Better Buildings Neighborhood Program

August 30, 2013
September/October 2013
A version of this article appears in the September/October 2013 issue of Home Energy Magazine.
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DOE's Better Buildings Neighborhood Program (BBNP) was funded through the American Recovery and Reinvestment Act (ARRA) of 2009. Initially, DOE made 25 awards to local governmental or nonprofit organizations in amounts ranging from $1.2 million to $40 million. Nine similar grantees from DOE's Formula Energy Efficiency and Conservation Block Grant (EECBG) program and seven from DOE's State Energy Program (SEP) solicitation resulted in 41 Better Building grantees, with award allocations of $508,302,786 in funding for BBNP projects. This article summarizes a preliminary process and market effects evaluation of the BBNP that was conducted by a team led by Research Into Action and managed by Lawrence Berkeley National Laboratory (LBNL). I was the project manager. The BBNP has three objectives:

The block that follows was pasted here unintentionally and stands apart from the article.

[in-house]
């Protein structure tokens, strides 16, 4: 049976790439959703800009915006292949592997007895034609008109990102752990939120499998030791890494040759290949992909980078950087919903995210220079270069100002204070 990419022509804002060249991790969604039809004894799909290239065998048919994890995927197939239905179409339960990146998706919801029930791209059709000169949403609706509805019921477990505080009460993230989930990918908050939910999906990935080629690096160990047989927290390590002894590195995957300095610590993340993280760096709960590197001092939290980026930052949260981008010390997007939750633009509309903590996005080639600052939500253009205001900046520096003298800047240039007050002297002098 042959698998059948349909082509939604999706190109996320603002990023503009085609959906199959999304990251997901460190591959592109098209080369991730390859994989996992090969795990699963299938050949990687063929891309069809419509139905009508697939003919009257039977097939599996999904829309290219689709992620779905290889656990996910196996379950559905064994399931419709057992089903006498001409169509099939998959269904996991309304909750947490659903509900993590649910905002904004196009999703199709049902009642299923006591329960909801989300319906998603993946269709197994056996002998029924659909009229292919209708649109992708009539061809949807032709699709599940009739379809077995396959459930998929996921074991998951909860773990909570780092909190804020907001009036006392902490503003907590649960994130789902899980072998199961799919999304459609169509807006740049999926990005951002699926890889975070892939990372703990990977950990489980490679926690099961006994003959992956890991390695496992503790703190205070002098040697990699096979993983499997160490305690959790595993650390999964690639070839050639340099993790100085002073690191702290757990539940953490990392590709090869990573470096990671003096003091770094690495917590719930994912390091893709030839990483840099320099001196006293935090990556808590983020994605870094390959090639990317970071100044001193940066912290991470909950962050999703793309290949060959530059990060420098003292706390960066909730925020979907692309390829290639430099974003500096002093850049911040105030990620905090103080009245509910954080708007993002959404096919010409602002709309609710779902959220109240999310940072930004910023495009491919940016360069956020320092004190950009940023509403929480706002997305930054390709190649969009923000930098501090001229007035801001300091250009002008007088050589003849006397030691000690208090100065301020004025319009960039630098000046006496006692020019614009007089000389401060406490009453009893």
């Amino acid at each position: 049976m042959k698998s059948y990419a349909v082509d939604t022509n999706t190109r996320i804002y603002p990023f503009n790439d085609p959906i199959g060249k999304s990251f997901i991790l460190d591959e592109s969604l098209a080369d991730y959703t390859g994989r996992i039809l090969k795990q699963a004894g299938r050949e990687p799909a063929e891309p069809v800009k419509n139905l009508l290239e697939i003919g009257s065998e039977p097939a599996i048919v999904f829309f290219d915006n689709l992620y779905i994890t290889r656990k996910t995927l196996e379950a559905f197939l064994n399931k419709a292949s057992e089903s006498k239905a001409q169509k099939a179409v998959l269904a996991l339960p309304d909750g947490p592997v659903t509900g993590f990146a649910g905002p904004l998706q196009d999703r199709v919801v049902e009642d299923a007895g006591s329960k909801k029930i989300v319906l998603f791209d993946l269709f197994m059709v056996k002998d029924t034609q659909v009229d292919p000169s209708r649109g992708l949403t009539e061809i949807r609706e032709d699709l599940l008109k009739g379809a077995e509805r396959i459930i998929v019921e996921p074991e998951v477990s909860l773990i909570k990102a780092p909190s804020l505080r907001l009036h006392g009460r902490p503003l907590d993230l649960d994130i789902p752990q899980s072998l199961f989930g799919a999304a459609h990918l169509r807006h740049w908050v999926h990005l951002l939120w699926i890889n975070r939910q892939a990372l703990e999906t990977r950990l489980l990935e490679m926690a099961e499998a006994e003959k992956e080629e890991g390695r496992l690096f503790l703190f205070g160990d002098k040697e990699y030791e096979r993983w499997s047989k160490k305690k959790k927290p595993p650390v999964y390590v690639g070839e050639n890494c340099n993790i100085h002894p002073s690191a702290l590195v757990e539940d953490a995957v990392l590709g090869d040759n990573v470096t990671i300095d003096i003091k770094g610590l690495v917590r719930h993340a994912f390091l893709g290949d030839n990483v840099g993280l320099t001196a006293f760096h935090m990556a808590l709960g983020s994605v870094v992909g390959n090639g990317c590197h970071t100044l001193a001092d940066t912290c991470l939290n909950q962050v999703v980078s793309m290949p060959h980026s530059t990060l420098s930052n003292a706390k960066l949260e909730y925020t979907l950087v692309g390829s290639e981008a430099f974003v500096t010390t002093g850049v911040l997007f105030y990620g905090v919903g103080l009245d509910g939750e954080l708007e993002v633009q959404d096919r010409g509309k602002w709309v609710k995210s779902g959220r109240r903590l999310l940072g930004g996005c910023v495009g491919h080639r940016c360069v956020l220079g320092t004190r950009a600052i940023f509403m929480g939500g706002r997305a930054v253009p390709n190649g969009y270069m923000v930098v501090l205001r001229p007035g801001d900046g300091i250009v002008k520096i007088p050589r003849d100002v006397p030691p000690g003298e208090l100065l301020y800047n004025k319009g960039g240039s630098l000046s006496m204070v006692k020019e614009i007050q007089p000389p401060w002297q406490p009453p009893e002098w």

A homeowner meets with a Clean Energy Works Oregon (CEWO) energy advisor (center) and a Faison Energy Solutions contractor (right) to discuss her home assessment. (CEWO)

  • to initiate building energy upgrade programs that promote projects estimated to achieve energy savings in more than 40 communities;

  • to demonstrate more than one sustainable business model for providing energy upgrades to a large percentage of the residential and/or commercial buildings in a specific community; and